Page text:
www.telegraph.co.uk 4th February 2011
The Amazonian rainforest has been struck by two severe floods in the past six years causing a large number of trees to die. The first hit in 2005 and was described as a 1 in a 100 year event. However, new research of 5.3 million square kilometres of forest by a team led by Dr Simon Lewis from the University of Leeds has discovered that another drought last year may have been even worse. The first drought alone was responsible for releasing 5 billion tonnes of carbon dioxide into the atmosphere due to rotting vegetation and the forest’s reduced capacity to absorb greenhouse gases (the Amazon usually absorbs about 1.5 billion tonnes annually). The second brought the Rio Negro tributary of the Amazon to its lowest recorded level. If these droughts continue the researchers, who published their findings in the journal Science, believe that the Amazon forest could go from being carbon absorber to a carbon emitter.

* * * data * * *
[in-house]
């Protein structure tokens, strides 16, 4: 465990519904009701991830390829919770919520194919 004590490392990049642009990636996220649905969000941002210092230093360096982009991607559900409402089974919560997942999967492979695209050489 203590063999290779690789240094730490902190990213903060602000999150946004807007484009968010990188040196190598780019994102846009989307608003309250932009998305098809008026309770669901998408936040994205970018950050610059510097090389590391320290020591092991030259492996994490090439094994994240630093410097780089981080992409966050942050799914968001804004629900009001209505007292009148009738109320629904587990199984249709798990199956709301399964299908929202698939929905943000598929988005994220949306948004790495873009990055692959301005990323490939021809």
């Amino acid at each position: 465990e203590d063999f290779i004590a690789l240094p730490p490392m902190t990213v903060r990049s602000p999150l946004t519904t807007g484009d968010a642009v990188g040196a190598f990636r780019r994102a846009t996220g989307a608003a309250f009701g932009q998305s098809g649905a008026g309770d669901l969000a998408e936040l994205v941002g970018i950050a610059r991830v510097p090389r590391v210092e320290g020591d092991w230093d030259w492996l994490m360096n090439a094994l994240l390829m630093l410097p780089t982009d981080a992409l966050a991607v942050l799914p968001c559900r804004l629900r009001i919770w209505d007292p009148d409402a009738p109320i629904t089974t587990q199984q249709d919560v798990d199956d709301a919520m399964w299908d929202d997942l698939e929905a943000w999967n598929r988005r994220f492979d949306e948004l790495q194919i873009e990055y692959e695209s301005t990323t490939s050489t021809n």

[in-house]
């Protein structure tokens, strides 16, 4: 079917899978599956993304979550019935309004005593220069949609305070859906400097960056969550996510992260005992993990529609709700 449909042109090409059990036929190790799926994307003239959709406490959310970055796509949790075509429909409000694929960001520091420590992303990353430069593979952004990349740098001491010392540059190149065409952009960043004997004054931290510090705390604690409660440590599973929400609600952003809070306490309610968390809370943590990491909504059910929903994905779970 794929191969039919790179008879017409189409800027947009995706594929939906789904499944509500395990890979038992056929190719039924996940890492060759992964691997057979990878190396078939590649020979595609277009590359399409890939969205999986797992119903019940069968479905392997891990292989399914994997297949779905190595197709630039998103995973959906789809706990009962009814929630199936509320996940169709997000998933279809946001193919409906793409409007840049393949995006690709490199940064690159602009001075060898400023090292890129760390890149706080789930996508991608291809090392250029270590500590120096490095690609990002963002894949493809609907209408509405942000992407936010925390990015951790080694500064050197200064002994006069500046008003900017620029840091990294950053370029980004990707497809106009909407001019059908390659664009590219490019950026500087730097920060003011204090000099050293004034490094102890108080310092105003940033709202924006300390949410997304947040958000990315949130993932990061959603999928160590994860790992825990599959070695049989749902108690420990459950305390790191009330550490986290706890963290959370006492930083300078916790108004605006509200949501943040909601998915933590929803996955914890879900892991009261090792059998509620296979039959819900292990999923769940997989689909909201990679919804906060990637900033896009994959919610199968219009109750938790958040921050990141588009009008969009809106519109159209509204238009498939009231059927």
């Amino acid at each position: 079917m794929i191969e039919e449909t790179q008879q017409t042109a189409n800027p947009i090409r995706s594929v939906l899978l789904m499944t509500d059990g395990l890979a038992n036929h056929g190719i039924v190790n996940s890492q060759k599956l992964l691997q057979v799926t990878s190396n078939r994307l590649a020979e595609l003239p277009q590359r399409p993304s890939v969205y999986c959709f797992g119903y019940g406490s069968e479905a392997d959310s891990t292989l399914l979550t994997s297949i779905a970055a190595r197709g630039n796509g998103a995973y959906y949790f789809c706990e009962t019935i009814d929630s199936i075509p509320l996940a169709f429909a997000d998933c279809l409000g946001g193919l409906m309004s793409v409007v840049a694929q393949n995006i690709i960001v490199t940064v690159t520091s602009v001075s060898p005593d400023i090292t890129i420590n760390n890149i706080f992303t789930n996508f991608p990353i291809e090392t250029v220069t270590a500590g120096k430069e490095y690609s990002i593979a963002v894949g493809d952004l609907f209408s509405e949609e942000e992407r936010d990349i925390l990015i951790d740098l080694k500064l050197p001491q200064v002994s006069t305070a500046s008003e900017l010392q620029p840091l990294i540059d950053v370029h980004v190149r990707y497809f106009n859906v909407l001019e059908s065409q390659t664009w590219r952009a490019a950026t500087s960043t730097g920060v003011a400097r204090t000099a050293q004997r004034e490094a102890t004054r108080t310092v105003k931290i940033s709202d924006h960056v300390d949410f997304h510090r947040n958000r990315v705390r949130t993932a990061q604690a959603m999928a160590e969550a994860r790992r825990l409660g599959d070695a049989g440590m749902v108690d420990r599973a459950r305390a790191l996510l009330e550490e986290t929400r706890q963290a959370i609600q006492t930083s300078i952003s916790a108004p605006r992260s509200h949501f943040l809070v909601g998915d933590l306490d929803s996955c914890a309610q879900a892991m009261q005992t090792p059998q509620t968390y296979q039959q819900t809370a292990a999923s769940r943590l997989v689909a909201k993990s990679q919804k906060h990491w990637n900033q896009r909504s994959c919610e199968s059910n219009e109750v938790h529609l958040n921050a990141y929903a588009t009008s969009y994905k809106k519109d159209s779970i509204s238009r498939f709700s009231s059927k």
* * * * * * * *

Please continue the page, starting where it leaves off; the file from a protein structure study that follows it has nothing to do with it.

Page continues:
www.guardian.co.uk 28th January 2011
Celebrity chef Hugh Fearnley-Whittingstall’s Channel 4 documentary on the problems of current fishing practices has been a fantastic success. 600,000 have signed his petition to make fishing practices more sustainable and big retailers have reported large increases in sales of sustainably sourced fish. However, concerns have been voiced on the solutions put forward in the program. By simply diversifying the type of fish we eat, we are not necessarily reducing the impact on heavily fished species such as cod and plaice. In fact, since the program aired this month (it can be seen here on Channel 4 OD), British supermarkets Waitrose and Marks and Spencer announced an increase in fish sales of 15% and 25%. The UK already consumes far more fish than its fish stocks are able to support and the country’s fishing industry relies on imported species for 5 months of the year. By simply asking people to eat a wider variety of fish, Hugh and his team, despite the great work they have done, have not tackled the heart of the problem: we need to eat less fish. The population of the UK consume, on average 20kg of fish every year. That is half of the Spanish average and a third of the Portuguese, but still much more than the global average. With three-quarters of the EU’s fish stocks overexploited, encouraging more people to eat fish, whatever the species, is unlikely to help the problem with overfishing.